Gravel garden with a charm of its own
EVEN on a grey Novembers afternoon Beth Chattos gravel garden has a charm of its own: Textures and shapes in shades of soft greens and greys; sand-coloured grasses; leaves and seed heads burnished by frost and the brave appearance of crocus and snowdrops – all set against a clipped dark evergreen hedge.
Crocus had provided colour for weeks, explained Beth, and the snowdrops were also of an autumn-flowering variety.
Stocked with drought-tolerant plants from far and wide this corner of her 4.8ha (12-acre) Essex garden is an experiment, she says. Here she is developing a garden that will need no irrigation – and in doing so resisting the temptation to water when plants look thirsty. In one instance she cut down drooping blooms and the plant made a fresh ones.
She explains this in her newly launched video* in which she tells how the water gardens were created; how borders are developed and maintained; how plants are propagated and how the woodland garden was created after the hurricanes of the late 80s.
Beth and her husband Andrew marked out the woodland paths between them, Beth walking in front of the tractor which Andrew drove marking the route with the scraper.
Bracken-bearing wasteland with a spring-fed ditch is what they took on in the 1960s when Andrew retired from fruit farming and they had time to pursue their interest in the ecology of plants and the cultivation of unusual ones.
Now in his 89th year, ill health curtails Andrews activity, but Beth is still involved in the maintenance and development of the gardens and nursery despite having a large staff. Even in the winter months about 20 people work on the enterprise which is a centre of employment in the village of Elmstead Market, near Colchester.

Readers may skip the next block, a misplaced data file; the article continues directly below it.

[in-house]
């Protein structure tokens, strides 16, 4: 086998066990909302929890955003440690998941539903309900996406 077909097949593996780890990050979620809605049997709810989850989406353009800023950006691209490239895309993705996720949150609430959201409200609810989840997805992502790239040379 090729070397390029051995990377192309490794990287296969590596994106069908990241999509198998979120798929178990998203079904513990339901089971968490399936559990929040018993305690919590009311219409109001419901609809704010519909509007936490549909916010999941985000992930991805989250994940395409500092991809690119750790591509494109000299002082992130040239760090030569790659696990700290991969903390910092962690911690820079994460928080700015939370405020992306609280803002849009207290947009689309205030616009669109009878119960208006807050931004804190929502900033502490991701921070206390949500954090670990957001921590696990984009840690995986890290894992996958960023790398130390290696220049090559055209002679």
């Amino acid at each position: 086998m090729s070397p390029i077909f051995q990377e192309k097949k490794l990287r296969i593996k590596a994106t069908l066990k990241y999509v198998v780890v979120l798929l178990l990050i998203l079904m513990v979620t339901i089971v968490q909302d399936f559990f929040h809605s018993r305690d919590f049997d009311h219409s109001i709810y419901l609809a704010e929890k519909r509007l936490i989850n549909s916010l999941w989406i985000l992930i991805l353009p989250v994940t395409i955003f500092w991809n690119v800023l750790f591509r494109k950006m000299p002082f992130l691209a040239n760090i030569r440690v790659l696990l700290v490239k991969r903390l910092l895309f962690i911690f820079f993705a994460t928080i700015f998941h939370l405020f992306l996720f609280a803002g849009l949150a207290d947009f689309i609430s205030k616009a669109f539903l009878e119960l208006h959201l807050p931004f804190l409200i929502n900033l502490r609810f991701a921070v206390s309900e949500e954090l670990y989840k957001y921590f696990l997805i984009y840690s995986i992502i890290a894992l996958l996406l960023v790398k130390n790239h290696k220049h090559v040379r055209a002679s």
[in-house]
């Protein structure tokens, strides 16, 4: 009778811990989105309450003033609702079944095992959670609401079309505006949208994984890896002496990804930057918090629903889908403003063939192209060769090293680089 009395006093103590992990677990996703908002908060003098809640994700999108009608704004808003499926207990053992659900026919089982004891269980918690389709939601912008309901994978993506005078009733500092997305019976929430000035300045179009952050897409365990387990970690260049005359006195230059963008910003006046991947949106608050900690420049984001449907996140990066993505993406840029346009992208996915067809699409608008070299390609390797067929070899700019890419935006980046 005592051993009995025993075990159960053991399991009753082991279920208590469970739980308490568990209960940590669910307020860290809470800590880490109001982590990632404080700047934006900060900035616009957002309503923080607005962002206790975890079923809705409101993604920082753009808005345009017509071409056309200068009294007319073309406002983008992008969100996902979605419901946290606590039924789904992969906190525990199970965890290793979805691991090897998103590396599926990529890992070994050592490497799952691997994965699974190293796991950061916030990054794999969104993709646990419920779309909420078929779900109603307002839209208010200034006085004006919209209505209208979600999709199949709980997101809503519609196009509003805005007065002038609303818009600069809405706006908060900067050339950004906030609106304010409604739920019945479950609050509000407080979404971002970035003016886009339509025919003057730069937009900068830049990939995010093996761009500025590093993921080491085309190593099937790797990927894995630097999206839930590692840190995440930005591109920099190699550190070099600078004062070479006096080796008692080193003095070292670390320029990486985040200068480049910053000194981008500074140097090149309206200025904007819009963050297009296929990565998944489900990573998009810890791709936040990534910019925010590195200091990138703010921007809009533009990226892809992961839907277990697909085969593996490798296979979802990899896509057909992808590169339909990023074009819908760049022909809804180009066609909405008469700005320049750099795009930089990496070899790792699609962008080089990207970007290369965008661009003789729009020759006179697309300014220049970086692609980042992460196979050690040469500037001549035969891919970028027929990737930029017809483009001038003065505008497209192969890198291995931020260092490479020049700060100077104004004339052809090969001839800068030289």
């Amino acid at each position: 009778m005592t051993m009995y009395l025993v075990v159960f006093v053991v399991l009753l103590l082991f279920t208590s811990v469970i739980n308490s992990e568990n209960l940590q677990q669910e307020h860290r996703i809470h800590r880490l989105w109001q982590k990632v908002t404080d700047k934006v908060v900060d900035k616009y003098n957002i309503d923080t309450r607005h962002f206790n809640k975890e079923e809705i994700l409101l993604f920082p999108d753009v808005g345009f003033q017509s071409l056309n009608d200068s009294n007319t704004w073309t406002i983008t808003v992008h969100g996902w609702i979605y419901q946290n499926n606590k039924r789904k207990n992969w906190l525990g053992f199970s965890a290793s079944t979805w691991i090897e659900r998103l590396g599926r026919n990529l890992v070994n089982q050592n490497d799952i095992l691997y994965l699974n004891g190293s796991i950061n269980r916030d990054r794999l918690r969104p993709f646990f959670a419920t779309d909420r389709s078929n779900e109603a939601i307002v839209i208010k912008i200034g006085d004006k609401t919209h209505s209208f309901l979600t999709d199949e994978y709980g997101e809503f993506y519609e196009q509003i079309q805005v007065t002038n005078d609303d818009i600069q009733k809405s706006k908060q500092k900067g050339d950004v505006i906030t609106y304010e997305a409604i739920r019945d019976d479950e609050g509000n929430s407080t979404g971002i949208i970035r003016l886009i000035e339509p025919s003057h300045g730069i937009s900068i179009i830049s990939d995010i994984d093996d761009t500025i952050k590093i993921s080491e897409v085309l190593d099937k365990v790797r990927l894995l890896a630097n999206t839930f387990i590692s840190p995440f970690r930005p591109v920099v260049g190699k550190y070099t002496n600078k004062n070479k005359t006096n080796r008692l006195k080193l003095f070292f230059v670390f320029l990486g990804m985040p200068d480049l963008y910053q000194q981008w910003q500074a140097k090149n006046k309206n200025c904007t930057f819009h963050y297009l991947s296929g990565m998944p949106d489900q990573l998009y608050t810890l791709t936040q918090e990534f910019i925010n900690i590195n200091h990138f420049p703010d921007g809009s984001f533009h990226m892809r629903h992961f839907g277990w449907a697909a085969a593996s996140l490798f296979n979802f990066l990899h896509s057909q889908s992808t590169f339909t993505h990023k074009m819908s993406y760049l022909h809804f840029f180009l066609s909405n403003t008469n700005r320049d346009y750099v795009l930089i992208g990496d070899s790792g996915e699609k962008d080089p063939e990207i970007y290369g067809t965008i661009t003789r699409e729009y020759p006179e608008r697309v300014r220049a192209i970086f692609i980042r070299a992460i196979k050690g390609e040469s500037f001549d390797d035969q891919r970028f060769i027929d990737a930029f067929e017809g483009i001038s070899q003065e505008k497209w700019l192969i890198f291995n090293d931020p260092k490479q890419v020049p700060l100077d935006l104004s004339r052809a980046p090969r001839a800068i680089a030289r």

The gardens and the nursery complement each other, says Beth, who holds the Royal Horticultural Societys Victoria medal of honour and won gold medals at the Chelsea Flower Show in 10 consecutive years.
Both are world famous and draw a large number of visitors and customers each year. The video will no doubt increase the numbers and tea-rooms are among Beths plans.
"We have always resisted having tea-rooms for fear they may draw the wrong kind of people, but we can see that we need them now to encourage people to stay longer," she says.
But its hard to imagine how anyone can tear themselves away – especially in summer when the herbaceous borders are at their best – but when they do leave it is bound to be with a batch of plants for their own gardens and lots of ideas. AR
*The Beth Chatto Gardens, VHS video, about 55min, Beth Chatto, Farming Press (£15.99). Available from Farmers Weekly Offers, PO Box 261, Slough SL2 3RU. Add £2.95 p&p.
The gravel garden (above) is an experiment says Beth Chatto who resists temptations to irrigate. The woodland garden (right) is underplanted with many unusual species.